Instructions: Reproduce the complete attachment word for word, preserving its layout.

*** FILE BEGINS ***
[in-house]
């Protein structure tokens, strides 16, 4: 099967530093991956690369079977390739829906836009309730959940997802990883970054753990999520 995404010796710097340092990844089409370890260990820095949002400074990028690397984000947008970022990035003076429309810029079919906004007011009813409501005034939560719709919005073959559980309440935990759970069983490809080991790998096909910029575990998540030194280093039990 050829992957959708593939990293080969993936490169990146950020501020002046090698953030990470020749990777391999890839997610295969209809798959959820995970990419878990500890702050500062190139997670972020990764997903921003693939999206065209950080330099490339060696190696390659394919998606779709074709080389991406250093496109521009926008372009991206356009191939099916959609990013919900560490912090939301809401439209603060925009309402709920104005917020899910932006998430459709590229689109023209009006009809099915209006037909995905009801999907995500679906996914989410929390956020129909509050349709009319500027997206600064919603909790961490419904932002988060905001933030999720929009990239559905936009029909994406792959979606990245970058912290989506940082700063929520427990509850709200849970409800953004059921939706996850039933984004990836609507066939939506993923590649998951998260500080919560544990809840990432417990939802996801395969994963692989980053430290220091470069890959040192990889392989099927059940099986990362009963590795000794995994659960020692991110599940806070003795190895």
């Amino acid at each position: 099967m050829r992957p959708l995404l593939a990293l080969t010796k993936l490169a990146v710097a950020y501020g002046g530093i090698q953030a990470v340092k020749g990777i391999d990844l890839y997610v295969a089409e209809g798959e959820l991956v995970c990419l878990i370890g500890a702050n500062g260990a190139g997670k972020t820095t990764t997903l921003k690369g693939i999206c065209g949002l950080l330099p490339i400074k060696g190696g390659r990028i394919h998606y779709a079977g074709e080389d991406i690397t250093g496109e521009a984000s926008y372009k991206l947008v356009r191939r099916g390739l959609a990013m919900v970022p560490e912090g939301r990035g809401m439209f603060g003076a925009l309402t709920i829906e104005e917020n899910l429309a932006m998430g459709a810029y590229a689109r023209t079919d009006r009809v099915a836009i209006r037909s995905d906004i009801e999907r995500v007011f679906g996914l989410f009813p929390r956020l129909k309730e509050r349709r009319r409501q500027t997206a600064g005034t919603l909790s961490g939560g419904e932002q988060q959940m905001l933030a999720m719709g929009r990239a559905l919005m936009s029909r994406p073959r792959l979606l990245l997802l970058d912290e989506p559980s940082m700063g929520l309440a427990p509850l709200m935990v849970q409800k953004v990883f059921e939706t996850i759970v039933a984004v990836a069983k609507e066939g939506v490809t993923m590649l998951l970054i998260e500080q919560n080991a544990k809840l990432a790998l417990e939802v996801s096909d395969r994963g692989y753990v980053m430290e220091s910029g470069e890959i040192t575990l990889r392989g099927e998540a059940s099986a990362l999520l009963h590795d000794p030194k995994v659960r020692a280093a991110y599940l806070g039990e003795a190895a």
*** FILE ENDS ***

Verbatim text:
[in-house]
């Protein structure tokens, strides 16, 4: 099967530093991956690369079977390739829906836009309730959940997802990883970054753990999520 995404010796710097340092990844089409370890260990820095949002400074990028690397984000947008970022990035003076429309810029079919906004007011009813409501005034939560719709919005073959559980309440935990759970069983490809080991790998096909910029575990998540030194280093039990 050829992957959708593939990293080969993936490169990146950020501020002046090698953030990470020749990777391999890839997610295969209809798959959820995970990419878990500890702050500062190139997670972020990764997903921003693939999206065209950080330099490339060696190696390659394919998606779709074709080389991406250093496109521009926008372009991206356009191939099916959609990013919900560490912090939301809401439209603060925009309402709920104005917020899910932006998430459709590229689109023209009006009809099915209006037909995905009801999907995500679906996914989410929390956020129909509050349709009319500027997206600064919603909790961490419904932002988060905001933030999720929009990239559905936009029909994406792959979606990245970058912290989506940082700063929520427990509850709200849970409800953004059921939706996850039933984004990836609507066939939506993923590649998951998260500080919560544990809840990432417990939802996801395969994963692989980053430290220091470069890959040192990889392989099927059940099986990362009963590795000794995994659960020692991110599940806070003795190895």
């Amino acid at each position: 099967m050829r992957p959708l995404l593939a990293l080969t010796k993936l490169a990146v710097a950020y501020g002046g530093i090698q953030a990470v340092k020749g990777i391999d990844l890839y997610v295969a089409e209809g798959e959820l991956v995970c990419l878990i370890g500890a702050n500062g260990a190139g997670k972020t820095t990764t997903l921003k690369g693939i999206c065209g949002l950080l330099p490339i400074k060696g190696g390659r990028i394919h998606y779709a079977g074709e080389d991406i690397t250093g496109e521009a984000s926008y372009k991206l947008v356009r191939r099916g390739l959609a990013m919900v970022p560490e912090g939301r990035g809401m439209f603060g003076a925009l309402t709920i829906e104005e917020n899910l429309a932006m998430g459709a810029y590229a689109r023209t079919d009006r009809v099915a836009i209006r037909s995905d906004i009801e999907r995500v007011f679906g996914l989410f009813p929390r956020l129909k309730e509050r349709r009319r409501q500027t997206a600064g005034t919603l909790s961490g939560g419904e932002q988060q959940m905001l933030a999720m719709g929009r990239a559905l919005m936009s029909r994406p073959r792959l979606l990245l997802l970058d912290e989506p559980s940082m700063g929520l309440a427990p509850l709200m935990v849970q409800k953004v990883f059921e939706t996850i759970v039933a984004v990836a069983k609507e066939g939506v490809t993923m590649l998951l970054i998260e500080q919560n080991a544990k809840l990432a790998l417990e939802v996801s096909d395969r994963g692989y753990v980053m430290e220091s910029g470069e890959i040192t575990l990889r392989g099927e998540a059940s099986a990362l999520l009963h590795d000794p030194k995994v659960r020692a280093a991110y599940l806070g039990e003795a190895a």